Were the crescent moon wizard clips the work of demons?
Were the crescent moon wizard clips the work of demons? markito/Public Domain

While mysticism and Christianity often mingle, it’s decidedly not often that religious sites are founded on straight-up ghost stories. That’s what makes the pastoral center near Middleway, West Virginia, known as Priest Field, so fascinating. Priest Field, a 38-acre outreach and ecumenical center operated by the Diocese of Wheeling-Charleston, would not exist in the form it does today were it not for a centuries-old haunted house story known as “The Legend of the Wizard Clip.”

The origins of the bizarrely named “Wizard Clip” mystery go back to the late 1700s, when Virginia was still being settled, and before West Virginia had become its own state. The story begins with a man named Adam Livingston, a devout Lutheran who moved to the area in the early 1790s. According to The Mystery of the Wizard Clip, a published account from 1949 that is still sold at Priest Field, Livingston arrived there from Pennsylvania, where he had owned a great deal of land. For unknown reasons, his Pennsylvania property had begun experiencing a host of calamities, from his cattle dying off to his barn burning to the ground. Looking for a fresh start, Livingston and his family packed up and moved. But as it turned out, his troubles were only beginning.

“I don’t want to freak people out about the whole spiritual world,” says Susan Kersey, director of the Priest Field Pastoral Center. “Because some people believe, some people don’t believe.” Kersey says that she doesn’t talk about the Wizard Clip story much to visitors unless asked, though she is well versed in the stories surrounding Priest Field’s history.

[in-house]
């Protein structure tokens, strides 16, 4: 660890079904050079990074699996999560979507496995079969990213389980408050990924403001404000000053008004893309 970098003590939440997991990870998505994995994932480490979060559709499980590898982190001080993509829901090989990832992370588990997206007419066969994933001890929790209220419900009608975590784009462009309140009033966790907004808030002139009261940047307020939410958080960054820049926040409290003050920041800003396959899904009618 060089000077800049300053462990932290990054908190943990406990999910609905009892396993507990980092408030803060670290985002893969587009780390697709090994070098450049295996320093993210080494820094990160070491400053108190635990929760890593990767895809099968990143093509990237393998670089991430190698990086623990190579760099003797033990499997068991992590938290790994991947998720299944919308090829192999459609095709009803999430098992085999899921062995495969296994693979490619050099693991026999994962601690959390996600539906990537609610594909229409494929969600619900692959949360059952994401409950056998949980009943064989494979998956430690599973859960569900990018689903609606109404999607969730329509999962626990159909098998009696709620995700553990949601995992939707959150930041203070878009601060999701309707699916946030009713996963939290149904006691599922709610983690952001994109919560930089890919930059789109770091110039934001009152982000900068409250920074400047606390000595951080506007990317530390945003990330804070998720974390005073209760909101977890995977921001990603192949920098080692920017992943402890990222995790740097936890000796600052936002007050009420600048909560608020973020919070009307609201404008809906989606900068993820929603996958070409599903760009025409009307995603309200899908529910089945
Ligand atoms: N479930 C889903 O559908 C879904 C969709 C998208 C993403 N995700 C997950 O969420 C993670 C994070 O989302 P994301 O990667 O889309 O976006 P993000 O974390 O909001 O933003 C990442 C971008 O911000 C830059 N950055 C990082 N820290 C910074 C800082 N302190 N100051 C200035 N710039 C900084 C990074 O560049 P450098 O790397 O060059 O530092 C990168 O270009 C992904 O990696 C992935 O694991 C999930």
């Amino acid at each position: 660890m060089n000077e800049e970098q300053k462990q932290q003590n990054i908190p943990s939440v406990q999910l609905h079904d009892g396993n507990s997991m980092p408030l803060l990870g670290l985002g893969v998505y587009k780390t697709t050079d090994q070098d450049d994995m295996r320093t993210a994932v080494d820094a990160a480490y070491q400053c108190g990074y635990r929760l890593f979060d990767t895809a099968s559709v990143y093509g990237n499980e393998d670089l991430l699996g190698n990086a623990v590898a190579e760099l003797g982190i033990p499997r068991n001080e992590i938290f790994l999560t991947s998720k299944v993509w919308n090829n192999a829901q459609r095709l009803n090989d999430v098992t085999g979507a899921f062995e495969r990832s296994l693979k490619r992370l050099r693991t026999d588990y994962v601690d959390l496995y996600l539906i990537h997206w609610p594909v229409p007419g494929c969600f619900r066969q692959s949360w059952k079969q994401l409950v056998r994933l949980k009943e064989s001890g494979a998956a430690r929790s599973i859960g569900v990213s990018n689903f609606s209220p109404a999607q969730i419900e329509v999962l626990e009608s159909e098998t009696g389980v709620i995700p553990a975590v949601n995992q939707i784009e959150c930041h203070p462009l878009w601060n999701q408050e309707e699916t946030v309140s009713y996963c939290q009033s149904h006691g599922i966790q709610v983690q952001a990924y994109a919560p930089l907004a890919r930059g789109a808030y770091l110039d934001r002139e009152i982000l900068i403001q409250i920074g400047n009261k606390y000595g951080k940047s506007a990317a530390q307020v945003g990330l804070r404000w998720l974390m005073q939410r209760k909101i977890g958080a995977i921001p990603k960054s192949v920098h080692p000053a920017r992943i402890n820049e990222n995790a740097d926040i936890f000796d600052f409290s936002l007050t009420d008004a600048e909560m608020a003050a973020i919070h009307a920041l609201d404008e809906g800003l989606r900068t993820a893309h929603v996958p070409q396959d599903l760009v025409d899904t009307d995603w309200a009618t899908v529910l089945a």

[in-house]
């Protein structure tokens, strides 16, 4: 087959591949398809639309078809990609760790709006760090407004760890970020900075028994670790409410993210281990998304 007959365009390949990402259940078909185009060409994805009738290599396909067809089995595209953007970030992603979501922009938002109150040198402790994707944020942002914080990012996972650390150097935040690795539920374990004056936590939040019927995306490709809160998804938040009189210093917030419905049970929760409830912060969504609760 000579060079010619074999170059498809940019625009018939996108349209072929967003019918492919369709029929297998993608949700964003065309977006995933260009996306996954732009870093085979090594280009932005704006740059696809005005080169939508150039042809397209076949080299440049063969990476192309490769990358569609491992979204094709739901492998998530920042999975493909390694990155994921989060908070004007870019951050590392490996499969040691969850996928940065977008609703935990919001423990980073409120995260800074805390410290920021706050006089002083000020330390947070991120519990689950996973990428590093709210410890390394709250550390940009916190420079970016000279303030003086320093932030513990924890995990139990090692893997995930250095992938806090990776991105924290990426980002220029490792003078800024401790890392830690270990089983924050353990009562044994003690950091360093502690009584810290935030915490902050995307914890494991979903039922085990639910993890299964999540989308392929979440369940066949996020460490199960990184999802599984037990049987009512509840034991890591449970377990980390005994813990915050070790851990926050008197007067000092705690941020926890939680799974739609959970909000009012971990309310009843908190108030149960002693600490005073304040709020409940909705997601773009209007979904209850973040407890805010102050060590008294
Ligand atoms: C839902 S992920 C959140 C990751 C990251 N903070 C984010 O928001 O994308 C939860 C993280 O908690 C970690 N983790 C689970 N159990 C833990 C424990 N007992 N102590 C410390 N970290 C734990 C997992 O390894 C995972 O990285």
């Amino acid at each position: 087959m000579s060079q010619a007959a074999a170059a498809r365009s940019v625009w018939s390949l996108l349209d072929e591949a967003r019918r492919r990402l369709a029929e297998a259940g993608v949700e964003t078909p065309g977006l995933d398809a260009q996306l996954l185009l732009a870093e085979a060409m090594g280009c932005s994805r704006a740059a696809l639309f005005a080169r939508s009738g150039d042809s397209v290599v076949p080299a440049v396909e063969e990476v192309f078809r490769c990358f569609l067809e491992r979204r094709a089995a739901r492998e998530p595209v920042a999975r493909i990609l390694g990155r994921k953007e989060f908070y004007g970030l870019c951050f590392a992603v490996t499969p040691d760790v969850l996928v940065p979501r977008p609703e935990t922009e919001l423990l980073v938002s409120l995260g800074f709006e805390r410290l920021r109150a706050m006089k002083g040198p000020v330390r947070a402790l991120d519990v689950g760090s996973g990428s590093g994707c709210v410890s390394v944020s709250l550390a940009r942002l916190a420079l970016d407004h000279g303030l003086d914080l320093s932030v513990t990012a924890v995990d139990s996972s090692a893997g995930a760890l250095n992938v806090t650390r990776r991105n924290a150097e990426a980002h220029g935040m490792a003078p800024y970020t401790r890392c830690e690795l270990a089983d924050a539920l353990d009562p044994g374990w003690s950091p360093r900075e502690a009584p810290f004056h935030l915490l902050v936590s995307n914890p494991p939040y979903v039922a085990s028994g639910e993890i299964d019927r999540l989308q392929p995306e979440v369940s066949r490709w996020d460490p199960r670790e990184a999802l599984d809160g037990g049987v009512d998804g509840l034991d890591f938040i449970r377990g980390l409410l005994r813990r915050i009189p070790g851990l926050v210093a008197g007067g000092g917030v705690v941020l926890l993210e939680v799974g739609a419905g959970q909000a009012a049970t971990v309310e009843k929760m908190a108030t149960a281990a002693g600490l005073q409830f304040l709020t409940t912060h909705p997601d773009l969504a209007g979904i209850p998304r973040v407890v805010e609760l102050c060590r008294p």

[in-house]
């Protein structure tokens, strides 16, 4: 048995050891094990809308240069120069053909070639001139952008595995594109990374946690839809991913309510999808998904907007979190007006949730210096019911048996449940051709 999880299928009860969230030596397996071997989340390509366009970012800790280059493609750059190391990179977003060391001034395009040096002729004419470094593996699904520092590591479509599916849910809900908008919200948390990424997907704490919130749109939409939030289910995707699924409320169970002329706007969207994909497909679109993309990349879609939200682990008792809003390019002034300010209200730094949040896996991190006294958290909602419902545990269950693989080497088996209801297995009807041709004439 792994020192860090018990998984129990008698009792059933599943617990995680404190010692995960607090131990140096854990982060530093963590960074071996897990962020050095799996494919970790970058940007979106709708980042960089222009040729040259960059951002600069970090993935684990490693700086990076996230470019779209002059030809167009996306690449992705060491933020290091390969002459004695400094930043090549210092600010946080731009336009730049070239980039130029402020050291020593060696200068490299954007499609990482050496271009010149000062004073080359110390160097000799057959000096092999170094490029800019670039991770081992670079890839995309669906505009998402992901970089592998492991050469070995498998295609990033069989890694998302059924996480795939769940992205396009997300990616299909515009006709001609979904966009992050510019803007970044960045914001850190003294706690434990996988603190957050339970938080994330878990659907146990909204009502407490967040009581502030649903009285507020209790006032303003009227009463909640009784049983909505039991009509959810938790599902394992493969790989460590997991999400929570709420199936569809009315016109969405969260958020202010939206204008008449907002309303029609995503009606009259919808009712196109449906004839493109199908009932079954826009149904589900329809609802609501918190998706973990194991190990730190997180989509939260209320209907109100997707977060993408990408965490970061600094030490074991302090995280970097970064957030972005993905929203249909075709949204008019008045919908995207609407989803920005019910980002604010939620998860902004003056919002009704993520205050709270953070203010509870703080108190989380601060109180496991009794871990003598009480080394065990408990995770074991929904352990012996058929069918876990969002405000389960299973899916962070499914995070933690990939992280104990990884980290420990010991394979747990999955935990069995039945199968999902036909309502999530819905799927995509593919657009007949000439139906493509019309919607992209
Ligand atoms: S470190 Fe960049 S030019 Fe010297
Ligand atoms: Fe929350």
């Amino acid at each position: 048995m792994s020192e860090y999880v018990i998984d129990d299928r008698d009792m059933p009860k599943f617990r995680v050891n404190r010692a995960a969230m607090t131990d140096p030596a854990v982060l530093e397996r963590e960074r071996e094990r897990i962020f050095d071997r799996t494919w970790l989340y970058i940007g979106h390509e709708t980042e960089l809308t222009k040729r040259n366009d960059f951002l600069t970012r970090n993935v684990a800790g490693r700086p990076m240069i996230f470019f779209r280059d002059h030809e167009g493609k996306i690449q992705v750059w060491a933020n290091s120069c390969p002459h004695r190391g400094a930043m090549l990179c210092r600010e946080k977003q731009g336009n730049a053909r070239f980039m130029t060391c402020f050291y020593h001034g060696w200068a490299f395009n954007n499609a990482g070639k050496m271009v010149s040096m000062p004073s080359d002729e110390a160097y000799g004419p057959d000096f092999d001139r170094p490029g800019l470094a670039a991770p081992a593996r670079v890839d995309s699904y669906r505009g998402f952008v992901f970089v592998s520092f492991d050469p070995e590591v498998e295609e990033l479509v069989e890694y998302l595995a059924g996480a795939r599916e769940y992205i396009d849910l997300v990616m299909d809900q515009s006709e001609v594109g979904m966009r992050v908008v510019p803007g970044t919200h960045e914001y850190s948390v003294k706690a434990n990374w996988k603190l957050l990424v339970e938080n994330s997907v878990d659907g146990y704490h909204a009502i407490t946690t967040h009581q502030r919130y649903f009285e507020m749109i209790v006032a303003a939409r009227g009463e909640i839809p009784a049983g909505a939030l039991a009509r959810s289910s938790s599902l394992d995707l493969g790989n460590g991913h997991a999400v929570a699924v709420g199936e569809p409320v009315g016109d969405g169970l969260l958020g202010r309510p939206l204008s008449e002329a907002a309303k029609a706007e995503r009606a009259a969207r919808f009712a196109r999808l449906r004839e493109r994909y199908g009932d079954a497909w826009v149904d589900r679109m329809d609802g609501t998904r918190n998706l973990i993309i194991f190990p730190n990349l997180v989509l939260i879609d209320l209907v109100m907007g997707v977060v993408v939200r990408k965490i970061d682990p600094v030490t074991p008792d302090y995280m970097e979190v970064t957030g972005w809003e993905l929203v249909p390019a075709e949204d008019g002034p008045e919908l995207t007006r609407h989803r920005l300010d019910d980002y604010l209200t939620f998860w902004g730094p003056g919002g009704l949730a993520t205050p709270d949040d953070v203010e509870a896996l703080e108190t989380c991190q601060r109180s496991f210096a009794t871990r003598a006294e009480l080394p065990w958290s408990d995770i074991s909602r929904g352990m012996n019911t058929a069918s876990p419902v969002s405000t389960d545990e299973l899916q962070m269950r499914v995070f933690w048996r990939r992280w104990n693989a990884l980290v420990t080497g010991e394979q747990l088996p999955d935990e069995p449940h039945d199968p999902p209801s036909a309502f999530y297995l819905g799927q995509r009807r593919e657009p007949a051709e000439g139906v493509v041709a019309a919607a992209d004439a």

The monument to Adam Livingston at the Priest Field Pastoral Center.
The monument to Adam Livingston at the Priest Field Pastoral Center. Diocese of Wheeling-Charleston/Used with Permission

The Livingston family resettled on 350 acres near what is now Middleway, where they were once again beset by unexplained misfortune. Again the livestock began to die, but now, Livingston and his wife and children also began to experience unsettling phenomena. Among the disturbances that supposedly visited the Livingstons were loud banging and the thunder of galloping horses, which would occur out of the blue; stones and pieces of firewood would be flung through the air; dishes and pottery would mysteriously come off the shelves and smash to the floor; and the heads of ducks and geese were said to simply fall off as though cut by some invisible force.

But the oddest phenomenon, and the one from which the legend takes its strange name, was the clipping and shredding of the Livingstons’ clothes. As the story goes, after the Livingstons moved in, bedding, shirts, boots, saddles, and pretty much any other piece of fabric or cloth began to be mysteriously cut to ribbons, or more commonly, have a crescent moon shape cut into them. “It would appear in their clothing, it would appear on the animals,” says Kersey.

As detailed in a series of historic accounts of the legend collected in the 1978 pamphlet Adam Livingston, the Wizard Clip, the Voice: An Historical Account, it didn’t matter where the cloth was—none of it escaped the clip. Items of clothing were somehow cut while people wore them; stored linens would be found clipped; pieces were clipped on the laundry line. One prominent account tells of a curious visitor to the Livingston house who took off her hat and wrapped it in a handkerchief to keep it from being clipped, but when she left and unwrapped it, the silk hat had been cut to narrow shreds. The term “Wizard Clip” seems to be in reference to the crescent moon as some kind of occult symbol.

The stories of the Livingston clippings became so widespread that the area that’s now Middleway was even sometimes just called “Wizard Clip” or “Cliptown.”